About Hearing Loss
8 out of 10 adult patients with complaints of hearing loss or other hearing problems cannot benefit from medical or surgical treatment, but they can benefit from properly fitted hearing aids.
Hearing loss in adults generally is a non-medical problem – meaning that in the majority of cases, medical or surgical treatment will not provide relief to patients. Published studies conducted by the Vanderbilt University School of Medicine, the Department of Veterans Affairs, and by ear-nose-and-throat (ENT) physicians at the Henry Ford Hospital in Detroit, have confirmed that approximately 80% of adult patients with complaints of hearing loss cannot benefit from medical prescription or surgical treatment.
The majority of patients with hearing loss can be fully and most appropriately served by the local hearing aid clinician. The 20 percent of patients with medically or surgically treatable conditions are easily identified by the neighborhood hearing aid clinician for referral to the otolaryngologist (ear physician). Elimination of multiple office visits to see physicians and specialists is a recognized cost savings to the patient.
Types of Hearing Problems
Sound isn’t conducted properly from the outer or middle ear to the inner ear. Conductive hearing loss is a broad name for several ways that sound can be stopped from proper conducting. This can be caused by anything from earwax to?Osteoporosis.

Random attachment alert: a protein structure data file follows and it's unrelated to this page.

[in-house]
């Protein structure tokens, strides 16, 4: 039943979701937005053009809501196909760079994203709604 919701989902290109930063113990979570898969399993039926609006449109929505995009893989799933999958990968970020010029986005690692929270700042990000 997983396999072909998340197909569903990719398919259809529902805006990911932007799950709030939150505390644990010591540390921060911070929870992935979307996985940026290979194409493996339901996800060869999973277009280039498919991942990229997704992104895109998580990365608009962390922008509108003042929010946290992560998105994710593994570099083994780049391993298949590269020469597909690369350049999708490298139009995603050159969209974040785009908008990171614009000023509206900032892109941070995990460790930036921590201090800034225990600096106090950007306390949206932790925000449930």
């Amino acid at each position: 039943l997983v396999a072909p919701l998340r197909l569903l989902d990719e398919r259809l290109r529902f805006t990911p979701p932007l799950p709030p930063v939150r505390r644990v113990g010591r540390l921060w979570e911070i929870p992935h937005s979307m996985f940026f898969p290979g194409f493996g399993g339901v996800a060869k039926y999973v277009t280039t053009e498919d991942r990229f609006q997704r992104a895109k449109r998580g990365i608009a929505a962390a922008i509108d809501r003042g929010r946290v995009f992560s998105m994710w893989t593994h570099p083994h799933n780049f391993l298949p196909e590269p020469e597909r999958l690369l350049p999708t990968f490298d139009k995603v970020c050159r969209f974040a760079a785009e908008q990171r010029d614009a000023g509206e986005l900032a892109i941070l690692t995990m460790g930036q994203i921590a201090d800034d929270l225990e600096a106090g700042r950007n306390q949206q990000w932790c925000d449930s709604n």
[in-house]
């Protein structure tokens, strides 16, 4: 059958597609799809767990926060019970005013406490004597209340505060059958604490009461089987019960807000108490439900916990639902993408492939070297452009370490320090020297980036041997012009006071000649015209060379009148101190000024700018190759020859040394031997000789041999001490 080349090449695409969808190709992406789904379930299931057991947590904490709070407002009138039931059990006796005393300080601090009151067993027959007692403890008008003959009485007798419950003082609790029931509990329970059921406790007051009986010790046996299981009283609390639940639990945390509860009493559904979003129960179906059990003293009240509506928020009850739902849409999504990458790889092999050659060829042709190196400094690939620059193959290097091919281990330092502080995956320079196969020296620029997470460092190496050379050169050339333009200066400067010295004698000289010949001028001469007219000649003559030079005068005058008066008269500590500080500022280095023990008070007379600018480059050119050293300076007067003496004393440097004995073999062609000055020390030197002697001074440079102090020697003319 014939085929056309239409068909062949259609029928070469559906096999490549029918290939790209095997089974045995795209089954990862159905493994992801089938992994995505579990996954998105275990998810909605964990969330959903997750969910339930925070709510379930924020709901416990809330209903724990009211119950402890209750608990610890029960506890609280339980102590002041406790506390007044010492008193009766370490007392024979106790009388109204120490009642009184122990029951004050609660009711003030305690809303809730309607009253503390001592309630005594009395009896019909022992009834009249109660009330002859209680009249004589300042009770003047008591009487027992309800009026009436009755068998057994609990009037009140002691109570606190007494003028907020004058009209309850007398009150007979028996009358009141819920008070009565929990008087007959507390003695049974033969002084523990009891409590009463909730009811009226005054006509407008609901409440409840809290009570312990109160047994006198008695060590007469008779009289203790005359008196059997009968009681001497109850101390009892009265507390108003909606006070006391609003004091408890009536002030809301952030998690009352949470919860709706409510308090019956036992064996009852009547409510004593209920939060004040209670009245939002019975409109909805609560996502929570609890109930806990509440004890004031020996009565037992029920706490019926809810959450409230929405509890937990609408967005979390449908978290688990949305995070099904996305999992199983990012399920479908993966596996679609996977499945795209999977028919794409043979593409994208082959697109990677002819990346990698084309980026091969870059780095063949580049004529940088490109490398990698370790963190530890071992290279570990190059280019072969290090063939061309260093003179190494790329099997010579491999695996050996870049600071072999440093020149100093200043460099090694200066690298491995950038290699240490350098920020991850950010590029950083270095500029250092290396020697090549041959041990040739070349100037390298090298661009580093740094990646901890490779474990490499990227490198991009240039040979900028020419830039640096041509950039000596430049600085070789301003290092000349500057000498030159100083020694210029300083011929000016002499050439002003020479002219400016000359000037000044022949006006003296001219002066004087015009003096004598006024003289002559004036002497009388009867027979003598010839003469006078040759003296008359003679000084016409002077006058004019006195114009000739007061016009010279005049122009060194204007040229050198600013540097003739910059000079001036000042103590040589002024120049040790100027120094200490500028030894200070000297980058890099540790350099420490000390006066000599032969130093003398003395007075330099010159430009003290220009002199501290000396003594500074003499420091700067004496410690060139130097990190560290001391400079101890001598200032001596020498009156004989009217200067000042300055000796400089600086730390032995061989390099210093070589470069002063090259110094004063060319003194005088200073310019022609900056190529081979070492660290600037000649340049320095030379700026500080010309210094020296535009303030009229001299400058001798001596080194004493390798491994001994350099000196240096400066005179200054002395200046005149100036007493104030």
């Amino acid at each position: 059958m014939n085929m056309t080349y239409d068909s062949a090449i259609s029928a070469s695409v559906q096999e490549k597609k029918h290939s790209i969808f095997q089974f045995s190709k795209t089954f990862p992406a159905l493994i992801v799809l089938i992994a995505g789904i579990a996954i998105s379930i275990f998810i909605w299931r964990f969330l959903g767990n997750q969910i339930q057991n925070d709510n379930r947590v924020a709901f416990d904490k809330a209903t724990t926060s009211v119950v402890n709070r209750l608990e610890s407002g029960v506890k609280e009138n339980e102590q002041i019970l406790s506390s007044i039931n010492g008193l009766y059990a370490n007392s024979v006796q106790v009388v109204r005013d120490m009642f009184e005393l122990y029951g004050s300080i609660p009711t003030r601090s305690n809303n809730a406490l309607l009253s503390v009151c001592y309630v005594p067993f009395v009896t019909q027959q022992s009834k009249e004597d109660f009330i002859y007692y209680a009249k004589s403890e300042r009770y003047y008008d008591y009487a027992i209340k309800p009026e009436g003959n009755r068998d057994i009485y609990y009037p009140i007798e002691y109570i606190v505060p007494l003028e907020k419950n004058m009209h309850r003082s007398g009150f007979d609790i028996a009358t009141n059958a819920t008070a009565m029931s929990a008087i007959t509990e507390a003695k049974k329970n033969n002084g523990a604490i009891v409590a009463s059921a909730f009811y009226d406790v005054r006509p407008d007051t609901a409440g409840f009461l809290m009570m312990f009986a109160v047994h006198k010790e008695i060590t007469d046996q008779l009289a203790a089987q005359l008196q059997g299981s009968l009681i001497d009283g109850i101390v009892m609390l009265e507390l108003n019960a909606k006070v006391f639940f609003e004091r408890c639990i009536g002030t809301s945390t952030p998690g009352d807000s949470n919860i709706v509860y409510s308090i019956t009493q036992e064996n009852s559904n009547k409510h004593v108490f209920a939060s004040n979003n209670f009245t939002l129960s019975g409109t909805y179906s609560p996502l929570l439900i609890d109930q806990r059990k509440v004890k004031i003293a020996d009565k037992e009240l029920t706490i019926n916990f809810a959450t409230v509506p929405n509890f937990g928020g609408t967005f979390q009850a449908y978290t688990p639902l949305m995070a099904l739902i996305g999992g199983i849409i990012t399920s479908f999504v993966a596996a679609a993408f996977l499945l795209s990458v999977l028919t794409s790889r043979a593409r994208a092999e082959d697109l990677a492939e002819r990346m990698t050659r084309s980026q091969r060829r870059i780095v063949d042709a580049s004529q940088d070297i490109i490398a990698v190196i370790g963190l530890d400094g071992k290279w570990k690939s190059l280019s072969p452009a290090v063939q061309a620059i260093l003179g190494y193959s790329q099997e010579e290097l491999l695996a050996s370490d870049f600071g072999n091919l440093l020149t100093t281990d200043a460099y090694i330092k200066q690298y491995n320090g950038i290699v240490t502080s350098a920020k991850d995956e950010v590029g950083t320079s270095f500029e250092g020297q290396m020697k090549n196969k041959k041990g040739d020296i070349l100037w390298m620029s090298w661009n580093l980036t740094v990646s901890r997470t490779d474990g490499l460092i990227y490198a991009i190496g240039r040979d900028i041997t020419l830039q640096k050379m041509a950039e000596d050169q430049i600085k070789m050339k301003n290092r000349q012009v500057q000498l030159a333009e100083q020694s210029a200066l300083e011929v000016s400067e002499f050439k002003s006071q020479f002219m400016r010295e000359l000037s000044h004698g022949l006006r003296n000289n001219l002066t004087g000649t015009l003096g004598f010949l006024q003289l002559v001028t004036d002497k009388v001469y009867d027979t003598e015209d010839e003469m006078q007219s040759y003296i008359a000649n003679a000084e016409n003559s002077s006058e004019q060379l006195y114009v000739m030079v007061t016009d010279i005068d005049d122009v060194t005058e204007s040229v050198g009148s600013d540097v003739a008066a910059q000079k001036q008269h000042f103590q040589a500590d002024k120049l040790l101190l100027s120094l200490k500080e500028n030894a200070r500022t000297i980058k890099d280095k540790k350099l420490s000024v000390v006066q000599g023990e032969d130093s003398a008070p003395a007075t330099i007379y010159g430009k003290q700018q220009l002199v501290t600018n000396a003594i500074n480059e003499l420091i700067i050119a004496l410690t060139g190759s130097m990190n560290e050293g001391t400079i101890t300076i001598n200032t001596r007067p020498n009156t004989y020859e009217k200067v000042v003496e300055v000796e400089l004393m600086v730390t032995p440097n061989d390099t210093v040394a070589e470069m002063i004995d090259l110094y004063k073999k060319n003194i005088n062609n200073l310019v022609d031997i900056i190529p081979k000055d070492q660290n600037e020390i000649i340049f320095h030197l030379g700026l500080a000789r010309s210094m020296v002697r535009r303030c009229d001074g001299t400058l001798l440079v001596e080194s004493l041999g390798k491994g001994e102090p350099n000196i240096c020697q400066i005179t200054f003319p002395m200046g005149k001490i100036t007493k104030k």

This is a conductive type loss in which the tiny bones of the middle ear no longer transmit sound properly from the eardrum to the inner ear. It is caused by the bones growing improperly in such a way that they interfere the functionality of the structures of the ear.
The inner ear cannot properly transmit sound to the brain because hair cells inside the ear (especially those for high frequency hearing) have withered. This occurs with age, noise or some medications. This is permanent since hair cells do not grow back.
This is the most common type of sensori-neural hearing loss. It comes with aging. The ability to hear high-frequency sounds (such as consonant sounds) deteriorates. In females this gradual deterioration begins at about age 37. In men it begins at about age 32.